Initial Coin Offering (ICO): Advices to Minimise Failure

  • by Theodosis Mourouzis
  • July 5, 2017
  • 0
Initial Coin Offering

An Initial Coin Offering, or commonly known as ICO, is a form of crowdfunding or fund-raising activity based either on established cryptocurrencies such as Bitcoin (BTC) and Ether (ETH) or fiat currencies. Startups that are incorporating coins into their product’s design, are using ICO as a method for capital raising since it is easier and more efficient, bypassing in this way the rigorous, time-consuming and regulated processes required by venture capitalists and banks. An advantage of this method is that it allows a team to focus more on their product rather than marketing and pitching to investors, which usually takes a high percentage of time.

ICO campaigns extend over a period of a week or more, in which potential investors are allowed to purchase the company’s coin/token (analogous to shares). During the campaign, investors buy the company’s coins/tokens and this purchase is executed as a form of smart-contract, that is equivalent to a shares’ acquisition agreement. If the company does not raise the minimum funds required, the money should be returned to the backers, while if it is successful the money is transferred to the company for carrying on with the projects development. This is encoded and secured via a smart contract and the data should be publicly available for transparency.
Below we summarize some key points that startups planning to go through an ICO should pay some attention to.

1. Whitepaper: Aim to develop a whitepaper that is clear, consistent, of well-explained content and clearly explains the technical details of the product. Don’t leave room for disputing the underlying technology and make sure you have the answers to the majority of the expected questions.
2. Ensure that the incorporation of a coin into your product follows naturally. If you just plug in the idea of a coin to go through the ICO procedure, it is wiser to seek traditional fund-raising routes.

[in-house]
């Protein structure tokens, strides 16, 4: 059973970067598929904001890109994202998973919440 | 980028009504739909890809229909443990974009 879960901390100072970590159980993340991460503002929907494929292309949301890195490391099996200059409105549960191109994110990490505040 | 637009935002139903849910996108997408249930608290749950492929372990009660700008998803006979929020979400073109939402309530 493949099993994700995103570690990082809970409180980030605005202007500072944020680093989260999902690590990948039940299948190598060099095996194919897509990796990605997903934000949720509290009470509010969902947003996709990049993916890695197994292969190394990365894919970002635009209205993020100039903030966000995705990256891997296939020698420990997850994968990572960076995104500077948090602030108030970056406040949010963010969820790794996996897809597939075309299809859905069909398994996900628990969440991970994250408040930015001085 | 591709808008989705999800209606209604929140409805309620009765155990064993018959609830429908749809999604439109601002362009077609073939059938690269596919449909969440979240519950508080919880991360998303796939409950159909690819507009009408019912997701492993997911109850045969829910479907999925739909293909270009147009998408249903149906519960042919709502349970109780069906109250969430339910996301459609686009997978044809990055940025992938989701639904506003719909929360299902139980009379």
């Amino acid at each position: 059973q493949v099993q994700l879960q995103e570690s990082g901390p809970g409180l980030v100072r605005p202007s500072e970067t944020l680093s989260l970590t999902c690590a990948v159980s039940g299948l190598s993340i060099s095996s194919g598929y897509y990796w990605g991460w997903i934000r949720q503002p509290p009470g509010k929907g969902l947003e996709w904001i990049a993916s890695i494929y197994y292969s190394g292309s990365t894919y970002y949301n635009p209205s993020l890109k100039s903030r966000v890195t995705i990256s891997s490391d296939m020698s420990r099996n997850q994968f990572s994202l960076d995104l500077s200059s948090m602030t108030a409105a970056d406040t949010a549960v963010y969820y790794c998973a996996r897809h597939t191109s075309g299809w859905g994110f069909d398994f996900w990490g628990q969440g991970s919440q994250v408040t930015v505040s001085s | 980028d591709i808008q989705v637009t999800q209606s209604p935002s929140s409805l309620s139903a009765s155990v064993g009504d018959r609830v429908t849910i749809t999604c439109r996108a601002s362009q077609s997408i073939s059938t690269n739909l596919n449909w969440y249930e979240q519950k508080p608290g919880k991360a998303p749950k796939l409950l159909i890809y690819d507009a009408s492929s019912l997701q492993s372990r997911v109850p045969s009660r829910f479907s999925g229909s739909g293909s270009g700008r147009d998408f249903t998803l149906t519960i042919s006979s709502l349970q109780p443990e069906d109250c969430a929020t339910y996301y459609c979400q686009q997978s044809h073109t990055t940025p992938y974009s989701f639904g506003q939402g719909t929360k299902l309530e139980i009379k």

Community and Advisors’ feedback:
1. Aim to receive sufficient feedback from experts within the community before you publish the whitepaper. Such feedback can be obtained by publishing posts and ideas in various channels/forums such as Reddit, Bitcoin Talk Forums, Bitcointalk or even social media platforms such as Facebook, Twitter and LinkedIn.
2. Form an Advisory Board and bring in people from both Industry and Academia that have experience in Blockchain technologies and Cryptocurrencies. Ensure that this team can advise you on technical, business development and marketing/sales issues.

Legal Issues & Transparency:
1. Be as transparent as possible with your intentions, stages, milestones and coins/funds allocation, especially for the founding team.
2. Ensure that the legal framework is fully defined and leaves no room for disputing. Hire (or partner with) a lawyer if possible in order to make sure you don’t break the law.

Professionalism and Planning:
1. Define the vision/goals of your product/idea and clearly communicate it to the community and potential investors. Never overpromise, over-plan or oversell your idea.
2. Meet the deadlines and milestones as listed in the initial project plan or whitepaper. This will show that you are trustworthy and you have seriously planned the project idea from the very beginning.

Photo credit © Shutterstock

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Dr Theodosis Mourouzis is a Program Director of MSc in Business Intelligence and Data Analytics at Cyprus International Institute of Management (CIIM), Research Fellow at UCL Centre of Blockchain Technologies (London,UK) and Advisor at BitJob (Tel Aviv, Israel).